John Steinbeck made this entry in a ledger he used to track his progress on "The Grapes of Wrath. " If we pine for a golden age of diary keeping, let’s indeed be honest: the pens and notebooks of the past inspired a truth no more — and no less — pure than the digital tools of today. While we romanticize diaries as unmediated transcriptions of thought and feeling, they have really always been a forum for self-creation. E. B. Best Writing Music of 2012. Joan Didion on Keeping a Notebook. By Maria Popova “We are well advised to keep on nodding terms with the people we used to be, whether we find them attractive company or not.”
As a lover — and keeper — of diaries and notebooks, I find myself returning again and again to the question of what compels us — what propels us — to record our impressions of the present moment in all their fragile subjectivity. From Joan Didion’s 1968 anthology Slouching Towards Bethlehem (public library) — the same volume that gave us her timeless meditation on self-respect — comes a wonderful essay titled “On Keeping a Notebook,” in which Didion considers precisely that.
Though the essay was originally written nearly half a century ago, the insights at its heart apply to much of our modern record-keeping, from blogging to Twitter to Instagram. Portrait of Joan Didion by Mary Lloyd Estrin, 1977. Frank Kermode · Writing about Shakespeare has his say · LRB 9 December 1999. Fifty-odd years ago I was asked to review a book about Shakespeare by an aged professor who claimed that a career spent largely in teaching Shakespeare gave him a right to have his final say on the subject.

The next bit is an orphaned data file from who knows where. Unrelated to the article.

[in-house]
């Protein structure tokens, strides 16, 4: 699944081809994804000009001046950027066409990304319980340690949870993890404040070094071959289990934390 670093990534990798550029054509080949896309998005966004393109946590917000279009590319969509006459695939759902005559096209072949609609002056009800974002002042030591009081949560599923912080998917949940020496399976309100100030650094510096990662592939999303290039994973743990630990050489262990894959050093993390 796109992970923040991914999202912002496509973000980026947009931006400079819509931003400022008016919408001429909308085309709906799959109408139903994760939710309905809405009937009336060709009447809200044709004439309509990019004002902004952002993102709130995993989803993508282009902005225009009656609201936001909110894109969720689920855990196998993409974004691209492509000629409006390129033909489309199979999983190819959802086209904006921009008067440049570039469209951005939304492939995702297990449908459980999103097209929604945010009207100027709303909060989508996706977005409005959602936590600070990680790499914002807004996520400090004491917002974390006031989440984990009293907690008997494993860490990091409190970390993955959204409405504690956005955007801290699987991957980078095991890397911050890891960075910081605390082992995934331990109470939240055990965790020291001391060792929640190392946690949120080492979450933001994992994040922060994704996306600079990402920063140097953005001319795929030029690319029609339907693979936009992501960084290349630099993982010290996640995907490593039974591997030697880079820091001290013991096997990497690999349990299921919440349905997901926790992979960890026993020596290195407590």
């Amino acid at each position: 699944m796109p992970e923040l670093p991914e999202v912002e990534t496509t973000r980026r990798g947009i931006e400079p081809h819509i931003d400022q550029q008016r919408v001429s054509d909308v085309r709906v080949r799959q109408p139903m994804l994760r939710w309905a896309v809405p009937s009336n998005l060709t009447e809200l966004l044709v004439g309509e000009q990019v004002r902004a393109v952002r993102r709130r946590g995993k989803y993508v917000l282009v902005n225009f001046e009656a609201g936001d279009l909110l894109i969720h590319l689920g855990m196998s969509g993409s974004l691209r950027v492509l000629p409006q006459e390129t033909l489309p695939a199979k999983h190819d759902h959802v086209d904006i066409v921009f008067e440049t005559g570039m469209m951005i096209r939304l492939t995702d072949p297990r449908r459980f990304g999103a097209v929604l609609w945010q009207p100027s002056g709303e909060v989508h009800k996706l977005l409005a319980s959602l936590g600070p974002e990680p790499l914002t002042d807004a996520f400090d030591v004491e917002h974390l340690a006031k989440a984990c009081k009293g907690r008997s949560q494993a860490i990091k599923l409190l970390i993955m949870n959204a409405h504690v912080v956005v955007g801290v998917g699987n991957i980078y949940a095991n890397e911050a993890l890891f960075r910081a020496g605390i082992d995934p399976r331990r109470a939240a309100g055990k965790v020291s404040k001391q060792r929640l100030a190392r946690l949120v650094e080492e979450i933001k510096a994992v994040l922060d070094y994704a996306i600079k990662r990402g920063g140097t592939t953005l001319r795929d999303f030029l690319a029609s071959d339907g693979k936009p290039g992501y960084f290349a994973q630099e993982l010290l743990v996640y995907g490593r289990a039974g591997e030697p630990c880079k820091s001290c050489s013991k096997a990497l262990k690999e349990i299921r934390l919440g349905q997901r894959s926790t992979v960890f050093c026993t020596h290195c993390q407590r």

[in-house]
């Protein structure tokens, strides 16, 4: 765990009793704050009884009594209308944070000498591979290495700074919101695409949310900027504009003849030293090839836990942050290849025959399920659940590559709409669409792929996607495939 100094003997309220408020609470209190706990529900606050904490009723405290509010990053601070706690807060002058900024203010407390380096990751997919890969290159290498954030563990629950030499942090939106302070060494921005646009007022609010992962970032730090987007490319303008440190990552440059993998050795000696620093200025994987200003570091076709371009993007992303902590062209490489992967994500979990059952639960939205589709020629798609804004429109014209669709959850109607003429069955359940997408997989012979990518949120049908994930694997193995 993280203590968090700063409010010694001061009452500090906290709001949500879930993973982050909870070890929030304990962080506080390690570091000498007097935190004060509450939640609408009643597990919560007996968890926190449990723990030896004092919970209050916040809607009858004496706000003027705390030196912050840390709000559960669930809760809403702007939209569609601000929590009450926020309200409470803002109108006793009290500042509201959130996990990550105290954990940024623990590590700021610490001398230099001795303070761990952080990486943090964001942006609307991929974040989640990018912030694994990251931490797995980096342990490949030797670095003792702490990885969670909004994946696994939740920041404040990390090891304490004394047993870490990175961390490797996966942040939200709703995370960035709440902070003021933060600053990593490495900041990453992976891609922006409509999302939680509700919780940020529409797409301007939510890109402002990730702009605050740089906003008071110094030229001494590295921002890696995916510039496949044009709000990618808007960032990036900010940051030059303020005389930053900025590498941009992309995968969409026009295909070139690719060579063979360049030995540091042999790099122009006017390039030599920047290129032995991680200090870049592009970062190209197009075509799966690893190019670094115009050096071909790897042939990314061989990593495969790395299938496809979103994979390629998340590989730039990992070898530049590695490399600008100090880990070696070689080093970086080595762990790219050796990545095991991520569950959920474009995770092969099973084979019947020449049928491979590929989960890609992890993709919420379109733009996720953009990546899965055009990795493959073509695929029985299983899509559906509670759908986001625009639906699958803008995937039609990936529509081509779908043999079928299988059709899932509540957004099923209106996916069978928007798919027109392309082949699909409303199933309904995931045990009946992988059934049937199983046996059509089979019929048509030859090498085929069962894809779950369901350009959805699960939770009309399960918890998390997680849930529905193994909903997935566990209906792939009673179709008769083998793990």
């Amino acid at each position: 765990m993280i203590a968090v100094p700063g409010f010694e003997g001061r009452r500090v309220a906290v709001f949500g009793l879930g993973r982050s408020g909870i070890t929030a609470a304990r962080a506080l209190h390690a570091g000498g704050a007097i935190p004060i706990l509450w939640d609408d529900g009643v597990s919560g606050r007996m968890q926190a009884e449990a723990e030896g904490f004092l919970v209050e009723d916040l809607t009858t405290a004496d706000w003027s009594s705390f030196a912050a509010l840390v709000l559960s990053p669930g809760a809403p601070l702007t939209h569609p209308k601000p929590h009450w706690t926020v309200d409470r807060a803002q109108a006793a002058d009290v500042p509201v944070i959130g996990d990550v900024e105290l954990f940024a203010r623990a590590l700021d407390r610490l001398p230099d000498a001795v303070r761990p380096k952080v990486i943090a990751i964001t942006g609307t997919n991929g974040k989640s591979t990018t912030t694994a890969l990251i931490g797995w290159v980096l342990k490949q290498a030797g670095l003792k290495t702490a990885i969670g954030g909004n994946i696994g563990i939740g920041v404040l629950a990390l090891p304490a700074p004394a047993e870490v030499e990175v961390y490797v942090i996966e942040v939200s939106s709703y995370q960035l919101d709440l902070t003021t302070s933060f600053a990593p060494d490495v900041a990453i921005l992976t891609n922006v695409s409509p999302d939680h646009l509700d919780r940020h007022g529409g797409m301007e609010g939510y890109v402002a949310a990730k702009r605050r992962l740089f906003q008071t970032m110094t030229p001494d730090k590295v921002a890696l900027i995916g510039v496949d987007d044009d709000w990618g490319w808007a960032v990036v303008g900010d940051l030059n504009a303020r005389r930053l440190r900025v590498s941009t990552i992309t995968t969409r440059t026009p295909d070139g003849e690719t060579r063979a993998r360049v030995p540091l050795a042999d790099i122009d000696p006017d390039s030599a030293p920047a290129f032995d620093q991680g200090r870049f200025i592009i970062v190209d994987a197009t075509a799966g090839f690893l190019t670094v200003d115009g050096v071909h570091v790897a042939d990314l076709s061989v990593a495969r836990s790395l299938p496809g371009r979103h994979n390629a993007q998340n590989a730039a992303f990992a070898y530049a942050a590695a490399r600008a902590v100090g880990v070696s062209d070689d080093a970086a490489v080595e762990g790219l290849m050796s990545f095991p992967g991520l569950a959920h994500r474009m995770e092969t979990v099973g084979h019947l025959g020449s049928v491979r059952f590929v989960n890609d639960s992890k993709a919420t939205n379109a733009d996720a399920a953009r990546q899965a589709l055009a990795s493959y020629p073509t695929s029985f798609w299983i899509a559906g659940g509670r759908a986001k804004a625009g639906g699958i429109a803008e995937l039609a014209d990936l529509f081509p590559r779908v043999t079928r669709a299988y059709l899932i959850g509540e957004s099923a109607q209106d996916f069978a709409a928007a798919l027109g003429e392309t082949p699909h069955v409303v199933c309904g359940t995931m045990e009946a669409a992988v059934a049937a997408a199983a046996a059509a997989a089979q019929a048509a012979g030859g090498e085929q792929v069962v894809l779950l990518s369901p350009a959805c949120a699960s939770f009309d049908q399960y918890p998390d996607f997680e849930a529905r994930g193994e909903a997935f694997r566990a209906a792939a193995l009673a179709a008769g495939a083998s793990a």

This notion I thought grossly self-indulgent. There seemed to be little reason to believe that at his age he could suddenly have found anything interesting to say. 23 Aphorisms by Yahia Lababidi. Penguin and Random House may merge, but the power lies elsewhere. A merger of Random House and Penguin would create a £2.5bn trade publisher – by some distance the biggest ever seen.
Authors such as E L James, Salman Rushdie, John le Carre, Pippa Middleton, and Jamie Oliver may become bedfellows. 15 Postcards from Famous Authors.
Why Does Everyone Love It But Me? An Interview with Daniel Mendelsohn. Daniel Mendelsohn’s Manhattan apartment is quiet, classy, tasteful. It is a symphony of stillness and neutrals in stark contrast to the constant motion, precise convictions, and easy chatter of the man who inhabits it. He apologizes for having nothing to offer but ice water, but is generous and forthright in his conversation. Every Book I’m Shufflin’ Card from A Shufflebook, by Richard Hefter and Martin Stephen Moskof, 1970 by Zuzana Husárová and Nick Montfort Introduction The paper formulates the category “shuffle literature” to help reveal important qualities of certain intriguing works of fiction and poetry.